This too shall pass: Handling students first-year college challenges

While much energy is spent on the college admissions process and the focus on getting in, as important is staying, graduating and getting out.

More than 36 percent of all four-year college students transfer out of their first university, half of those to a community college. While challenging academics play a small part, it is often the executive functioning skills and adjustment to being away from home that are the big culprits impacting both mental health and grades.

Local teacher's stories evolve into book

 Devik Schreiner
Courtesy of Devik Schreiner
Devik Schreiner signs copies of “The Oregon Story,” his latest novel, at his book launch at Gardner Bullis School Dec. 1.

Gardner Bullis School teacher Devik Schreiner’s penchant for making up stories has led to a second career as an author.

Schreiner started telling stories to students in his social studies and language arts classes early in his career, prompted by the terrorist attacks of Sept. 11, 2001.

Los Altos Hills teen reflects on time in Morocco, cultural values

While most local teens stayed around town over the summer – perhaps working a summer job or taking a class – one ventured halfway across the globe to Morocco to learn her sixth language.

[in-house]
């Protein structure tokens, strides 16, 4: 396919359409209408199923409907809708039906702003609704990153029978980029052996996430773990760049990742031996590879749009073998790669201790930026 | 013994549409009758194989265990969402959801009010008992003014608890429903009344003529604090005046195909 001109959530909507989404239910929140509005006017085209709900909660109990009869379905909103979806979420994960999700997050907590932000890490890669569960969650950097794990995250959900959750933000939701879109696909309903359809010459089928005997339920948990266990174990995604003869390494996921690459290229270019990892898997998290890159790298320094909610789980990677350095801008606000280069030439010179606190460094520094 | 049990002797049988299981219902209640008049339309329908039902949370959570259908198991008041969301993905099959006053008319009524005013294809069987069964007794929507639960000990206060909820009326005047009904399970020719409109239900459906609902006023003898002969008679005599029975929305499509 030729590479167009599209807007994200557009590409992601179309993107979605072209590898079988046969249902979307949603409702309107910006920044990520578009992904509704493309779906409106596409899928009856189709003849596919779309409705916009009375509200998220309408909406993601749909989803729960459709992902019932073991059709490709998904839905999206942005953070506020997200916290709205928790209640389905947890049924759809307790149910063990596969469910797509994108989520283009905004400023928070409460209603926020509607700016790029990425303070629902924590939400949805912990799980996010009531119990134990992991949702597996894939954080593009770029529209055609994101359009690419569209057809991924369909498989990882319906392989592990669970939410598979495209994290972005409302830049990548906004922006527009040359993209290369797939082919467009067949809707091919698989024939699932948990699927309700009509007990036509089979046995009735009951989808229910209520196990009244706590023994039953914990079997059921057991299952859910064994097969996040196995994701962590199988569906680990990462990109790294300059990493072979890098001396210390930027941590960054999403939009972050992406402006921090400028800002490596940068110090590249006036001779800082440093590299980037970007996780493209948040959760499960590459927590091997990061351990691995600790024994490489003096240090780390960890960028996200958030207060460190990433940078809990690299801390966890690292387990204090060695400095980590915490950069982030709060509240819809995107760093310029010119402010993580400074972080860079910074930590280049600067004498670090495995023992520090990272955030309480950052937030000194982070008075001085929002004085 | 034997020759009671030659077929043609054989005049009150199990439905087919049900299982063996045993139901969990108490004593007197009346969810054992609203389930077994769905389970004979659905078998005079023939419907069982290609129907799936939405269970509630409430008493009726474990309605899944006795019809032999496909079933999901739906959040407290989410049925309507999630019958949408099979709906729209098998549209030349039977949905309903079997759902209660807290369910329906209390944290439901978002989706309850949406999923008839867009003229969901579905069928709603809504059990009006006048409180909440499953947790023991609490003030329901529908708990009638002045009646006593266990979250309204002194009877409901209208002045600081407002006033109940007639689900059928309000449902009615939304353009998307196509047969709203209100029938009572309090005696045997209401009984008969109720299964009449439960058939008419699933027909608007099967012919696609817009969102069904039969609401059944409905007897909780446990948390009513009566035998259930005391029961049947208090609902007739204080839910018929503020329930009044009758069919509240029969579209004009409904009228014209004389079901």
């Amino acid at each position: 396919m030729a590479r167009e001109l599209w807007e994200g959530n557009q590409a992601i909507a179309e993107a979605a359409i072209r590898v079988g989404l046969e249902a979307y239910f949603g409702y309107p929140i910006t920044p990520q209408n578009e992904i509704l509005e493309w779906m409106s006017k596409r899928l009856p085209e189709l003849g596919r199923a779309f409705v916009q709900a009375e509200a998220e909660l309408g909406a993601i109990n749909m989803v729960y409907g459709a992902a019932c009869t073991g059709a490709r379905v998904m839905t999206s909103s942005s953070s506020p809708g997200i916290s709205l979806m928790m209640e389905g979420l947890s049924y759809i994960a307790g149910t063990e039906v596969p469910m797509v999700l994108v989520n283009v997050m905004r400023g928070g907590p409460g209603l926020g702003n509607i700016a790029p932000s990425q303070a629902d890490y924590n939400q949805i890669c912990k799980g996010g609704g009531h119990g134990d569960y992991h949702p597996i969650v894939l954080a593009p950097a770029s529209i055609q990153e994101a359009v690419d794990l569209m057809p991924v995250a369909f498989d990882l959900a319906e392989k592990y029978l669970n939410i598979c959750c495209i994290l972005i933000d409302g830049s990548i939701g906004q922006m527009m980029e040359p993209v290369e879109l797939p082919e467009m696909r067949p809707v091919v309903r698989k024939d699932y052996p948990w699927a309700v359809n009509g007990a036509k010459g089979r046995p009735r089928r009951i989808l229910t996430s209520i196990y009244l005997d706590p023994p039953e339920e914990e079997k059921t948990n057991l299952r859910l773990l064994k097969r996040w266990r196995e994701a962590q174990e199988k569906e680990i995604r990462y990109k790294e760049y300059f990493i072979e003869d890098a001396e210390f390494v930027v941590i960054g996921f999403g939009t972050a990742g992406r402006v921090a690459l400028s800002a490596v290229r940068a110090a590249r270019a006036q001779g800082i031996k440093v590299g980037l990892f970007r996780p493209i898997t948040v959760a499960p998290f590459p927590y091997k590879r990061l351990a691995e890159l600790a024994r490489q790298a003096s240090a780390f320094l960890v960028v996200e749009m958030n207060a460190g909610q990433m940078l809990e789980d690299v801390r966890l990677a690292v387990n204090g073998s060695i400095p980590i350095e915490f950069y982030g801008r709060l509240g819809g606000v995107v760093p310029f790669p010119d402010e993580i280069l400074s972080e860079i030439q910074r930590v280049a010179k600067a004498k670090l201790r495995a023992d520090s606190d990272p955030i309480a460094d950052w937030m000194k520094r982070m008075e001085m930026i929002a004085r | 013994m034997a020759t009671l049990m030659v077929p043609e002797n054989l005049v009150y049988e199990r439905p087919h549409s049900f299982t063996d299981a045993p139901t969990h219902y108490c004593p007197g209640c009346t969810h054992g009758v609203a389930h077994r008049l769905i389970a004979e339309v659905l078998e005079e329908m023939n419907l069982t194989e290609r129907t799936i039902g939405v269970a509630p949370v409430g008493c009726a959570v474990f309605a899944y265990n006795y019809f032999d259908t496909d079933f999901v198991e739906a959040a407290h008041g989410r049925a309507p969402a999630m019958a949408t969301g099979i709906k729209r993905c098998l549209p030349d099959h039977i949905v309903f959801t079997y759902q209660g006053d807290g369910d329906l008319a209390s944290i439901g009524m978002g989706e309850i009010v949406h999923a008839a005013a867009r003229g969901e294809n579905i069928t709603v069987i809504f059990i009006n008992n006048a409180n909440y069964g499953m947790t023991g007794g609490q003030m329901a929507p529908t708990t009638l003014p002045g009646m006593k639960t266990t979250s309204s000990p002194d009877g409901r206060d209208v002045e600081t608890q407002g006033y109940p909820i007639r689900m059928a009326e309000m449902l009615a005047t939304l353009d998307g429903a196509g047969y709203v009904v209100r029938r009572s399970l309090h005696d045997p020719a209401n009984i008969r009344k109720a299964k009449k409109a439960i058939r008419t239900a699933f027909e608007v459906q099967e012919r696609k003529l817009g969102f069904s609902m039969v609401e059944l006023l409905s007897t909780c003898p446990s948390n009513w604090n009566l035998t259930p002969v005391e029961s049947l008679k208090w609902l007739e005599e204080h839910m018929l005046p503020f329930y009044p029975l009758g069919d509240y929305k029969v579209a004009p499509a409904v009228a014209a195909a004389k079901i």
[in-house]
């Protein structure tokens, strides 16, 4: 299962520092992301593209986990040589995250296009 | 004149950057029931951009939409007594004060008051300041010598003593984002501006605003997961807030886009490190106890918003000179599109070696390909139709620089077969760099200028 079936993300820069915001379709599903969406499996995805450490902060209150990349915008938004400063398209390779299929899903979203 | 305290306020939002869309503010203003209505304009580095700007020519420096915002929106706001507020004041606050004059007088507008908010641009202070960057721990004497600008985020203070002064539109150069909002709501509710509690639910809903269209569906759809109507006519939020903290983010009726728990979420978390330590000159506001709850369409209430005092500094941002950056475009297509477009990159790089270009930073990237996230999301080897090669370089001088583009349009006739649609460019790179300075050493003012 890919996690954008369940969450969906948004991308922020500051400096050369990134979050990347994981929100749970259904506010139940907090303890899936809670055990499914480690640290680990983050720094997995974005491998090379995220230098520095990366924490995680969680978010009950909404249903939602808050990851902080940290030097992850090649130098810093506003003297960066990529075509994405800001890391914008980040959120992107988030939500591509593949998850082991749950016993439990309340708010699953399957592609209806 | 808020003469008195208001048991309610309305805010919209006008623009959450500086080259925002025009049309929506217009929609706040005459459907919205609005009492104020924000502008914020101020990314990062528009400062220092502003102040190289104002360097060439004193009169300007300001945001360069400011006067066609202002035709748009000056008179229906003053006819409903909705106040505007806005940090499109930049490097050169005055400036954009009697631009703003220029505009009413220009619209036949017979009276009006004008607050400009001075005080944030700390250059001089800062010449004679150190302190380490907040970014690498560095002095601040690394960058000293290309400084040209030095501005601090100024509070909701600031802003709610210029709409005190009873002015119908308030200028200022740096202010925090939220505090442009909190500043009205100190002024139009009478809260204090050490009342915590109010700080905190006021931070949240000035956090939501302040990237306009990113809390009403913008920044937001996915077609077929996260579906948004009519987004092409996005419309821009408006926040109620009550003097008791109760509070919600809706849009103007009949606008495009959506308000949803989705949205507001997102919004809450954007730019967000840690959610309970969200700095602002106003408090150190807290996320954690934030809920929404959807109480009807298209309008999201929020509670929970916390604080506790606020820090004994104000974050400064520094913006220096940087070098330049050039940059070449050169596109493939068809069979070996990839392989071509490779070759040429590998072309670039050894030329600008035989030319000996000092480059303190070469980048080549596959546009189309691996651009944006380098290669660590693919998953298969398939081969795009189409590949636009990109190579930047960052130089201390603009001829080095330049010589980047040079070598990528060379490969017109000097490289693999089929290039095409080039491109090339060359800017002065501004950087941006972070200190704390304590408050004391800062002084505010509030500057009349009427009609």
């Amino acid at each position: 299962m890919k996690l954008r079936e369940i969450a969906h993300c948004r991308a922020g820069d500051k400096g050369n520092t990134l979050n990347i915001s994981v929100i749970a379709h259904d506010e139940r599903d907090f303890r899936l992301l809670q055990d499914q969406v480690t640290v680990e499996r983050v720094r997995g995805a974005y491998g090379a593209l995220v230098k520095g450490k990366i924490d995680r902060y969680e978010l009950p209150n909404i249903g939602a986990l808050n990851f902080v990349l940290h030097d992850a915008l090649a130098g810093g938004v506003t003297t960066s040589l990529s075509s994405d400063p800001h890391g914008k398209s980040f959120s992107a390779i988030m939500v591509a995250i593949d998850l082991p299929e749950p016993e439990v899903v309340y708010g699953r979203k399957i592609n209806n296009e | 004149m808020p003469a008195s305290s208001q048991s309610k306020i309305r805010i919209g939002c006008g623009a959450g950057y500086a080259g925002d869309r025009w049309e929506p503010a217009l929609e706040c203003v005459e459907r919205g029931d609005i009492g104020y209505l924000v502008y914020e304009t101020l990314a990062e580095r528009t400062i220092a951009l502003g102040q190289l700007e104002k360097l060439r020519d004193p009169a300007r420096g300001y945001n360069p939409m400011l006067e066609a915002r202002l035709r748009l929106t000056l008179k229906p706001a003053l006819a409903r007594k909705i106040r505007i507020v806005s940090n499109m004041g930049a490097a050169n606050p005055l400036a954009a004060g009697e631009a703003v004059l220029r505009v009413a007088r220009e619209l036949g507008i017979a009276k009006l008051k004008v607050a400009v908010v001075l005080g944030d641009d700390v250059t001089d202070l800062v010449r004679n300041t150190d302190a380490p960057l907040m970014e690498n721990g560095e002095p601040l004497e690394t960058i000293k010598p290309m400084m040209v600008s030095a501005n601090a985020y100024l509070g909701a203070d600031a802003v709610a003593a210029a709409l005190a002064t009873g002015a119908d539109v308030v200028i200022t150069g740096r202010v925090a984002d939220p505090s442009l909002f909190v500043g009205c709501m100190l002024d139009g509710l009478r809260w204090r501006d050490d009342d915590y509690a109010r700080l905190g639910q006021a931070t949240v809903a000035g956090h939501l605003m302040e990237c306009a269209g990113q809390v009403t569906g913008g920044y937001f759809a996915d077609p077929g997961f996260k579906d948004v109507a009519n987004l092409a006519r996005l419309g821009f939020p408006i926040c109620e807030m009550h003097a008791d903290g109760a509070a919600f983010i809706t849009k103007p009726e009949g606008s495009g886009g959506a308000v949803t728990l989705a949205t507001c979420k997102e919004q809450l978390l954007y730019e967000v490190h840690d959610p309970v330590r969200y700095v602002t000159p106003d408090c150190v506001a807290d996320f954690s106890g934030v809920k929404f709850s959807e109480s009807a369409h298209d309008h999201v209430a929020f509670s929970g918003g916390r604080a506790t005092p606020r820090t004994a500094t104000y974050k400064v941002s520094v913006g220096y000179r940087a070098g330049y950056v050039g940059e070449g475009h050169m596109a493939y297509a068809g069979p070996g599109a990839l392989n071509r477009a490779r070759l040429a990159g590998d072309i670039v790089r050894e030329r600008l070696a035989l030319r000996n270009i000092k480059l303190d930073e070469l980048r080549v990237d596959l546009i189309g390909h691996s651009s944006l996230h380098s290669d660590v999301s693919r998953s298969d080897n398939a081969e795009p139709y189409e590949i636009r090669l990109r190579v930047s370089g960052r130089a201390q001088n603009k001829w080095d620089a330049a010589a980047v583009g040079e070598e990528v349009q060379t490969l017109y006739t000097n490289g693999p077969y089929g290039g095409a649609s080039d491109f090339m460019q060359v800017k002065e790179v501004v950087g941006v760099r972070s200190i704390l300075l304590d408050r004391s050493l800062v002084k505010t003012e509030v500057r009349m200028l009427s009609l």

Anjani Ramanathan
Courtesy of Anjali Ramanathan
Anjali Ramanathan spent two months in Morocco learning Arabic.

Los Altos Hills resident Anjali Ramanathan received a selective scholarship from the National Security Language Initiative for Youth to travel to Morocco and learn Arabic last June and July. The program encourages applicants from all walks of life and language ability but focuses solely on learning languages to increase international conversation.

Community robotics team celebrates rookie year with wins

Courtesy of Brian Wilcove
Members of the DeepVision robotics team fix the lift of their robot between matches at the Oct. 5 competition.

Before last year, 17-year-old Reilly Dennedy had never held a drill. Within the year, she not only held a drill, but also helped her team put together a working robot, complete with computer vision and an autonomous mode, that won two awards at its second competition.

“I had no idea what I was doing, at all, but people helped me out,” Dennedy said.

Friday is sundae for Loyola students

Megan V. Winslow/ Town Crier
Sophia Cieslicki, a fifth-grader at Loyola School, above, decorates school principal Richard Julian with whipped cream Friday during morning assembly. Students earned the honor of turning Julian into a “human ice cream sundae” – complete with chocolate syrup, sprinkles, whipped cream and gummy bears, right – by raising $13,199.52 during a campus-wide walkathon, far surpassing their original $10,000 goal. “I’ve done this before at my former school, so I’m a real pro at this,” Julian said.

{jathumbnail off}

MVLA hires new director of special education

Students attending schools in the Mountain View Los Altos Union High School District may see a new face around campus: special-education director Kristen Hardy.

Schools »

Read More

Sports »

Read More

People »

Read More

Special Sections »

Special Sections
Read More

Photos of Los Altos

Browse and buy photos